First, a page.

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3 Ways To Increase Your Average Contract Value

The first quarter of the year is traditionally and seasonally the lowest producing quarter for most B2B sales organizations. We thought this would be a timely subject for many sales teams.

One of the easiest ways to improve revenue production in sales is by increasing the order size for each transaction. Research indicates that it takes less effort to sell more to a committed customer than a new prospect. Over the years, I’ve helped many companies measurably increase their average contract value with some simple steps. Here are three profitable options for increasing your average contract value with examples from companies you may recognize.

1. Upsell/Cross Sell. Although this is a commonly known strategy, most sales people struggle with this skill set. The reason they struggle is capability knowledge saturation. If the demand isn’t naturally there for secondary products or solutions, they won’t spend the time or energy learning a new set of capabilities as a way to optimize their brainpower. Consequently, these additional revenue sources lay untapped.

We’ve found if the seller is focused on the problem set versus the solution capability details, they can be much more effective in cross selling and upselling while minimizing their neuron load. For example, consider the software sales professional that has professional services as an additional revenue source. Rather than push a data sheet describing their professional services capabilities, arm them with three simple problem probing questions that create the need for professional services.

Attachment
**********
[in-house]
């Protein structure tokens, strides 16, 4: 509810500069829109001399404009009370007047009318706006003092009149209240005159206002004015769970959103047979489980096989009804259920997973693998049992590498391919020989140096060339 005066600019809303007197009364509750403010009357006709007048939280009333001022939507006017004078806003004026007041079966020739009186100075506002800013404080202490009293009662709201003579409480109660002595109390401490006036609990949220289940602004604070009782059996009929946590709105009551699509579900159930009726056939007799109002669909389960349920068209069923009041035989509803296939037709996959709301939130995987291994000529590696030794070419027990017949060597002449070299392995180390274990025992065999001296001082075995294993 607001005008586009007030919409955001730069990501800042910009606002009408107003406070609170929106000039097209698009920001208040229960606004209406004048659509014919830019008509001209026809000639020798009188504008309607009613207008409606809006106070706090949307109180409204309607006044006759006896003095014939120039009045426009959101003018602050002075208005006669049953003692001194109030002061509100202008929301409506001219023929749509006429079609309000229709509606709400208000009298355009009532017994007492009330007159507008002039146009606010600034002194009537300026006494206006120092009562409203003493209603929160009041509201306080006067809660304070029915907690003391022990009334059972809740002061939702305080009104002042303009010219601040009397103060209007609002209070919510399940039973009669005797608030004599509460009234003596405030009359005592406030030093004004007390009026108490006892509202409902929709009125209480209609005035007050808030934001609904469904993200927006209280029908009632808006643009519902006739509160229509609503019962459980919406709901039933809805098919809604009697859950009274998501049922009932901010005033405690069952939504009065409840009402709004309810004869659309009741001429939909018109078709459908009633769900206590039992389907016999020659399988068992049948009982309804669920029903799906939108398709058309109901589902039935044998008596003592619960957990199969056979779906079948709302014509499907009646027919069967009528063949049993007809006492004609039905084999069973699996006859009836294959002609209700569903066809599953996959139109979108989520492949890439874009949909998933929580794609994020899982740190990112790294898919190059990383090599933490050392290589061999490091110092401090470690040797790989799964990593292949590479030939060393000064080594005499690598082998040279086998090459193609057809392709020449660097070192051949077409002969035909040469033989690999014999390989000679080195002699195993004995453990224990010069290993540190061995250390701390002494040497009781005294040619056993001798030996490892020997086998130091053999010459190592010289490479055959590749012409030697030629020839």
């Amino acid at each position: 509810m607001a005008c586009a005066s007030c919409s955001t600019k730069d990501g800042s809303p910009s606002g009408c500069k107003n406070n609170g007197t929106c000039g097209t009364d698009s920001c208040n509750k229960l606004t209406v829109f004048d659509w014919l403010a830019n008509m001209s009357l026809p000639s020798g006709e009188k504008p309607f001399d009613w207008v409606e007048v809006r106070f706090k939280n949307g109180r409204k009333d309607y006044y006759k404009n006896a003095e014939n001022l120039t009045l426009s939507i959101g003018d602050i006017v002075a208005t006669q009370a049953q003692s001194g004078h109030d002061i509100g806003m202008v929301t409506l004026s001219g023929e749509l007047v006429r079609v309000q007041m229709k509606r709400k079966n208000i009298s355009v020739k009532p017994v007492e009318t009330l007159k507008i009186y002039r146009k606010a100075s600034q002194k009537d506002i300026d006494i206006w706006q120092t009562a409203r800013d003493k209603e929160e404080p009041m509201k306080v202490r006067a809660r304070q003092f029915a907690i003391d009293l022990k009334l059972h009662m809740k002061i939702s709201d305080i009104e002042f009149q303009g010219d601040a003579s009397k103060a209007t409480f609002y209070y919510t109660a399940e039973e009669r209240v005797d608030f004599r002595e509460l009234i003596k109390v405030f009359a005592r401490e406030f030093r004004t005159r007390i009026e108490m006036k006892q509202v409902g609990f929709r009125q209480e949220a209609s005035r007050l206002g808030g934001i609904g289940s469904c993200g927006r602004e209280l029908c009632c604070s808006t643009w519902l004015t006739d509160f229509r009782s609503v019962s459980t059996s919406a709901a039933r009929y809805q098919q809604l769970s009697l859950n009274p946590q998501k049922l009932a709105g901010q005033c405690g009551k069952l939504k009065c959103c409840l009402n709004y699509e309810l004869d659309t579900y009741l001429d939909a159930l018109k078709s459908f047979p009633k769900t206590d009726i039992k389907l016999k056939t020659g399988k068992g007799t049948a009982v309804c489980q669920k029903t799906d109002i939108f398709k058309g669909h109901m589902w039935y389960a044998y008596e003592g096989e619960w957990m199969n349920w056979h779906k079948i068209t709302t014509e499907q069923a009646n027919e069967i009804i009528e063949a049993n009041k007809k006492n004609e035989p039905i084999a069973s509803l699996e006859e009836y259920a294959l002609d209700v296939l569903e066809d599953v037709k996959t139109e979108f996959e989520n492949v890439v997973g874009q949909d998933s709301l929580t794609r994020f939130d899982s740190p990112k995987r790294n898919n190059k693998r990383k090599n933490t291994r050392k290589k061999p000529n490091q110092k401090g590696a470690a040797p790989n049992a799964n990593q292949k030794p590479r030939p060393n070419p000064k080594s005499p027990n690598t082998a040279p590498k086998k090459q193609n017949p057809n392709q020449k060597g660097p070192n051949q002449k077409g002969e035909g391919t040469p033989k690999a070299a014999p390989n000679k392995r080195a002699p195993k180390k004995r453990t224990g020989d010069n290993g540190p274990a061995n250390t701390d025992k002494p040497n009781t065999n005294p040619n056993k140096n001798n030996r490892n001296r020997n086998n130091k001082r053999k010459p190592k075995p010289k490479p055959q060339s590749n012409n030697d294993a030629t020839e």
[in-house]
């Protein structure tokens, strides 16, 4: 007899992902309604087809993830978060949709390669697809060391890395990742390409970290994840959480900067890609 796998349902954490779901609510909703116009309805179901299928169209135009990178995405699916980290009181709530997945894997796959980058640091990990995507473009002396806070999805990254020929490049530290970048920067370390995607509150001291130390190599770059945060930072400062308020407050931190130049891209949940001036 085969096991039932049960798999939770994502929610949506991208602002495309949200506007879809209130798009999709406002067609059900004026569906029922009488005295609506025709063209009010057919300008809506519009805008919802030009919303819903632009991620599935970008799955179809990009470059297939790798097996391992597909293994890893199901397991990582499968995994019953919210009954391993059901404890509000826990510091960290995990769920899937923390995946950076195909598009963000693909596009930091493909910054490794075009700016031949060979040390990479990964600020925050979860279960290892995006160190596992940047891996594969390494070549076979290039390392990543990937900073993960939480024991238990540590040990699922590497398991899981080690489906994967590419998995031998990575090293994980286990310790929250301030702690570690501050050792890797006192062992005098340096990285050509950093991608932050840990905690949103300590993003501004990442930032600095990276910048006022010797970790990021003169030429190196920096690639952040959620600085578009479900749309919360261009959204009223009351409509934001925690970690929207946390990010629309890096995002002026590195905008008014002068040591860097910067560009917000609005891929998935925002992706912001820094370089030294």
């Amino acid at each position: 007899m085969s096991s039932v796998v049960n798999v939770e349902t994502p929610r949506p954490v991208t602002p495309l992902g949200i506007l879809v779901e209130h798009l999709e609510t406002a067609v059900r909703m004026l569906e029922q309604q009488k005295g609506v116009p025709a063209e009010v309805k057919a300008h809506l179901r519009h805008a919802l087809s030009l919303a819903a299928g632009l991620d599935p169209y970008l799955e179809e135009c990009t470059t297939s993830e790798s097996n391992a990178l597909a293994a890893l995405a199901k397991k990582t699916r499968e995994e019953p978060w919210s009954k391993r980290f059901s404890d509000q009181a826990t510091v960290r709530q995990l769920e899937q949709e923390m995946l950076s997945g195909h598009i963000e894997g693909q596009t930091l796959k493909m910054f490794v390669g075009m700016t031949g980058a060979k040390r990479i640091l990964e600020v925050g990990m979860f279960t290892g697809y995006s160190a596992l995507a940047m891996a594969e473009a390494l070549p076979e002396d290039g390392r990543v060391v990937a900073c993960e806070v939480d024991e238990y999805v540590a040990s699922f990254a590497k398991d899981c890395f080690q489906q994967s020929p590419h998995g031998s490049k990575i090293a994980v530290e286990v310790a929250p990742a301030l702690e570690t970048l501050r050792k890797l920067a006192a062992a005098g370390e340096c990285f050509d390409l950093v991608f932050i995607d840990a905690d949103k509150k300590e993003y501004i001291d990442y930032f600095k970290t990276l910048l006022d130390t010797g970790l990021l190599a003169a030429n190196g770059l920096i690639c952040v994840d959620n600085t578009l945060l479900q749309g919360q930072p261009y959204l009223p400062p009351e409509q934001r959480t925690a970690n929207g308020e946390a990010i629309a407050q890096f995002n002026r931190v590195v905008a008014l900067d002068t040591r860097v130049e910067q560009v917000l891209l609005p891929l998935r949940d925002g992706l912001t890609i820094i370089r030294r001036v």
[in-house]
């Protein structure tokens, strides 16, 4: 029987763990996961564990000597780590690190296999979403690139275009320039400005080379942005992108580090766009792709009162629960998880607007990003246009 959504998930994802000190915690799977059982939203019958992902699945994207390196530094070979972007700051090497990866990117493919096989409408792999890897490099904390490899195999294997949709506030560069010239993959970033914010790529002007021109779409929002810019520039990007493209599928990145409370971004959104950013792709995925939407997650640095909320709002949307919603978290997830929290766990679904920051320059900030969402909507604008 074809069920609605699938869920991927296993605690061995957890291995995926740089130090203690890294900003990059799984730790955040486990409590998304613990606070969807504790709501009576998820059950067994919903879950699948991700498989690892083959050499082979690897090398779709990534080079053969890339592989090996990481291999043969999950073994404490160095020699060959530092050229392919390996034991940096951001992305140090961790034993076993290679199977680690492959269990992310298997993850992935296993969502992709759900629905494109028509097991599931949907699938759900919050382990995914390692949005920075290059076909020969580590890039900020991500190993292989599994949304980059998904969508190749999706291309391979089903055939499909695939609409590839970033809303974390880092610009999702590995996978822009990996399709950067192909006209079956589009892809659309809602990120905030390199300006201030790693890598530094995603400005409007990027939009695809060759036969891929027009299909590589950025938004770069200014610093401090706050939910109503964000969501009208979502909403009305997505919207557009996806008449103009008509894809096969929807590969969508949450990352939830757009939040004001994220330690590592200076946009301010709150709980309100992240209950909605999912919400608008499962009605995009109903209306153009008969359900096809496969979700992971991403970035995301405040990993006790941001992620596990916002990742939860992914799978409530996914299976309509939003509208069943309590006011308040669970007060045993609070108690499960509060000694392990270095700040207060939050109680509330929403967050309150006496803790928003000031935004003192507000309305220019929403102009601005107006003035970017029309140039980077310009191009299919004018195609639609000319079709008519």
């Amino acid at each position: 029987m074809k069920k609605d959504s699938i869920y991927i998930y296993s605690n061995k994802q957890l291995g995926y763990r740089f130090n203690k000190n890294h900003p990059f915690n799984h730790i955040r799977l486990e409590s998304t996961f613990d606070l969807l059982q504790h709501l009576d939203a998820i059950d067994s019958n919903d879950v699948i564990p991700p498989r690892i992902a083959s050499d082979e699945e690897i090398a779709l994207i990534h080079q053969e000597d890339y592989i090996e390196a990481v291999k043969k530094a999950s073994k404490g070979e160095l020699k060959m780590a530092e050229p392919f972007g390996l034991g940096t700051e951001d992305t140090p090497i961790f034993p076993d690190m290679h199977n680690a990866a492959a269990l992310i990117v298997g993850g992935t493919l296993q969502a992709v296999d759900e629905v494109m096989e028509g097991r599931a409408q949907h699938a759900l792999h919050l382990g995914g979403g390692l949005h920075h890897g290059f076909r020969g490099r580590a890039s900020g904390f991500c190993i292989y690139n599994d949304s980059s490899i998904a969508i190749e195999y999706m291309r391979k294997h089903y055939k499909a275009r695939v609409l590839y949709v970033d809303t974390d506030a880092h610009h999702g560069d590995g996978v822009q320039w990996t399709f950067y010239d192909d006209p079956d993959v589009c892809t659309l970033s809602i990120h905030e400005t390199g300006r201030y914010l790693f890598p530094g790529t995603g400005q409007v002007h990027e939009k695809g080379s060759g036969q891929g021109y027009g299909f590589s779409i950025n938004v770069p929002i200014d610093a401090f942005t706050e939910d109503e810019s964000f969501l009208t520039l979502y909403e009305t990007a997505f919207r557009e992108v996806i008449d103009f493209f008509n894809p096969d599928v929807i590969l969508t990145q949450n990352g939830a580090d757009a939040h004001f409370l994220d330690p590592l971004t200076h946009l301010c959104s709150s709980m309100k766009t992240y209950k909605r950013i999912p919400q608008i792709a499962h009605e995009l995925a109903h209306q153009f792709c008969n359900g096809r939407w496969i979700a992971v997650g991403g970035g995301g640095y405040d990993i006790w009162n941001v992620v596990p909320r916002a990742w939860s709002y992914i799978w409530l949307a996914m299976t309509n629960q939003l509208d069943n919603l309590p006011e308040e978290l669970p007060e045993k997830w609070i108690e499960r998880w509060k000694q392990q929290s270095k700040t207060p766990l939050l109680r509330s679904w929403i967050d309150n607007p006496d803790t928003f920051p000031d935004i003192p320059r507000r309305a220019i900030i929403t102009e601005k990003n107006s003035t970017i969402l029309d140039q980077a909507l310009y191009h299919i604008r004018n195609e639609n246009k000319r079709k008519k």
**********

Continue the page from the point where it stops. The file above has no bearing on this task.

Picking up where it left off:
• Now that you’ve decided on the software solution, I’m curious, does your IT team have the resources to install and configure this solution in the timeframe you need to have it up and running?
  • If they do have the resources, do they have the skills and knowledge required to install or configure this software in such a short timeframe?
  • Should your IT staff be burdened with this installation, or should they be focused on more strategic initiatives?

Dell used this strategy to introduce a much broader solution portfolio including servers, storage and services. They tracked a 26% increase in their attach metric, and ultimately built a new revenue stream measured in billions.

2. Deliver a real proposal with two options. Most proposals are not proposals. They’re more accurately described as a price quote with a gracious cover letter or an overview of the vendor’s capabilities, history and success. I’ve heard this referred to as We- We’ing all over themselves. A vendor centric overview does nothing to help the sponsor sell the initiative more effectively and worse, often drags out the sales process while the decision maker seeks answers the sponsor is not prepared to address.